South Australia’s Wind Power Crisis Continues: Gas Generators Forced to Fire Up to Prevent Another Statewide Blackout

South Australia’s Wind Power Crisis Continues: Gas Generators Forced to Fire Up to Prevent Another Statewide Blackout

***

South Australians wake up to a nightmare every day. Its hapless Labor government’s obsession with wind power has destroyed the reliability of its electricity grid and sent power prices through the roof. Here’s why.

SA power: Gas generators ordered on as South Australia’s wind production peaked
ABC News
Nick Harmsen
26 April 2017

The Australian Energy Market Operator (AEMO) was forced to intervene in South Australia’s electricity market on Anzac Day to guarantee security of the grid as the state recorded record levels of wind energy production.

Wind power peaked at a new high of 1,540 megawatts close to midnight on Tuesday, more than meeting the state’s public holiday electricity demand.

The wind production was so high that earlier in the day AEMO took steps to ensure two gas generators remained on.

“A combination of high wind generation and low demand had resulted in the de-commitment of synchronous plants below the required levels,” an AEMO spokeswoman said.

AEMO would not confirm which gas generators were subject to AEMO’s directions, but the ABC understands they were AGL’s Hallett Power Station and one unit at Torrens Island.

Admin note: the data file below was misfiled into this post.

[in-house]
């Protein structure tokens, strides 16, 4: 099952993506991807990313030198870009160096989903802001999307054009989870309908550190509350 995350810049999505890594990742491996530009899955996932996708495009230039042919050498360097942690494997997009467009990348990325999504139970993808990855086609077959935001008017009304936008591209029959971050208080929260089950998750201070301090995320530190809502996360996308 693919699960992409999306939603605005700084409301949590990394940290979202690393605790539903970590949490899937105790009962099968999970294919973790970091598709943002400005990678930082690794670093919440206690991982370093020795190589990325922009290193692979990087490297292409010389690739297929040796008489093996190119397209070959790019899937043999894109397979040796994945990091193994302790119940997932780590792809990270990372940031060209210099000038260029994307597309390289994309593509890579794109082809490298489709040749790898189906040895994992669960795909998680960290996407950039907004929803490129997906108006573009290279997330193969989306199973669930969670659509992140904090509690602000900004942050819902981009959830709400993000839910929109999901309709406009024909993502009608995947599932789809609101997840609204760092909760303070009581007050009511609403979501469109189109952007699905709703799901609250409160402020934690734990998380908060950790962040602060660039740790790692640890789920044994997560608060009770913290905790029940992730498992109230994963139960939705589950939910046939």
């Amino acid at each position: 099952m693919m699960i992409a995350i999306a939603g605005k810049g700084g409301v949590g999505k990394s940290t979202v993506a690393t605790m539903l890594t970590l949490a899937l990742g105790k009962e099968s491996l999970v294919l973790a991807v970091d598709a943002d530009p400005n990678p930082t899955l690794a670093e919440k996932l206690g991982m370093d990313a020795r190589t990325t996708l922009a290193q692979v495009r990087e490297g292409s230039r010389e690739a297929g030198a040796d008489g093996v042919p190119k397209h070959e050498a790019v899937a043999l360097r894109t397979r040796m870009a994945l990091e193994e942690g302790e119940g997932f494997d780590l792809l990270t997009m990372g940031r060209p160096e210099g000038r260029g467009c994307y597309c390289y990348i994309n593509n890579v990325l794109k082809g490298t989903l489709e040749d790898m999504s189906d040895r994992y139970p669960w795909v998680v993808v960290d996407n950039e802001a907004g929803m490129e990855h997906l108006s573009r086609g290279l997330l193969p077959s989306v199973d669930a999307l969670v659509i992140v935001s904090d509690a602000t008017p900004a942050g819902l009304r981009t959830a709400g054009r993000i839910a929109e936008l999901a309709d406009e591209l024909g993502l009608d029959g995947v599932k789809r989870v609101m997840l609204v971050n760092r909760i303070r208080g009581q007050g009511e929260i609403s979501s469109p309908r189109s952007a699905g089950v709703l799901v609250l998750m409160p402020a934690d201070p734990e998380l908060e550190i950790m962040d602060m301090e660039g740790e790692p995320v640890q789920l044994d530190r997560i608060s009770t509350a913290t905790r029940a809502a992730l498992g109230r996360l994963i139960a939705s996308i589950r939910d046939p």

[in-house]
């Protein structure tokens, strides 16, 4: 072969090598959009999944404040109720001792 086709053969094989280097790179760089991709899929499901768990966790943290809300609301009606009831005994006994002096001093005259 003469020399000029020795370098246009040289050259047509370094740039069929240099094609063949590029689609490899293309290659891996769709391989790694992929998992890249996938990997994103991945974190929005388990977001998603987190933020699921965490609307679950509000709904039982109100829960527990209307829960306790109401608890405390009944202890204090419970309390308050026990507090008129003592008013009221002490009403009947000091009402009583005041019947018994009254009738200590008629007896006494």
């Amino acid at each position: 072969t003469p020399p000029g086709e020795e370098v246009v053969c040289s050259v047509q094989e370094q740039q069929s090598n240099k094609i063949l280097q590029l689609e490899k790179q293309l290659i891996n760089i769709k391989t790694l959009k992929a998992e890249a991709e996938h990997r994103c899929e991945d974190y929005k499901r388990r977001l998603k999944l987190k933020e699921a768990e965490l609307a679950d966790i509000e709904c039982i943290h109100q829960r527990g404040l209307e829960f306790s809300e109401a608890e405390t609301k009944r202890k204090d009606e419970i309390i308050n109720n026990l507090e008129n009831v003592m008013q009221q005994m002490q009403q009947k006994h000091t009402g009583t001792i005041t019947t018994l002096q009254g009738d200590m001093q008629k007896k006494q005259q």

A requirement for two large synchronous power stations to remain online at all times was put in place in the aftermath of the September 28 statewide blackout.

In that instance, when South Australia unexpectedly separated from the rest of the National Electricity Market, there were too few synchronous generators operating to keep the grid frequency in balance, forcing lights out across the state.

Synchronous generation is typically provided by gas, coal and hydro power plants. None of the wind farms currently operating in South Australia provide synchronous characteristics.

AEMO’s decision to order on two gas generators means their owners will be compensated under special rules, as opposed to taking the prevailing wholesale price for the electricity produced.

The direction for one of the generators remained in place until midday today.

The decision meant AEMO was also forced to constrain the output of two other generators to keep supply and demand in balance.

The market operator would not reveal whether those constrained generators were wind farms.
ABC News

***

One could be forgiven for thinking of South Australia as the kind of place that sat on the wrong side of the Iron Curtain, before East Germans took to the Berlin Wall with sledgehammers.

Instead of allowing market forces to ensure its power supply is available to all, at any tick of the clock, it’s down to the forces of mother nature. Which brings us to this line in the ABC piece:

“None of the wind farms currently operating in South Australia provide synchronous characteristics.”

Taken at face value, that statement would suggest to the uninitiated that sometime very soon South Australia will be able to build a wind farm which has “synchronous characteristics”; or that somewhere else outside of the embattled little State wind farms do “provide synchronous characteristics”.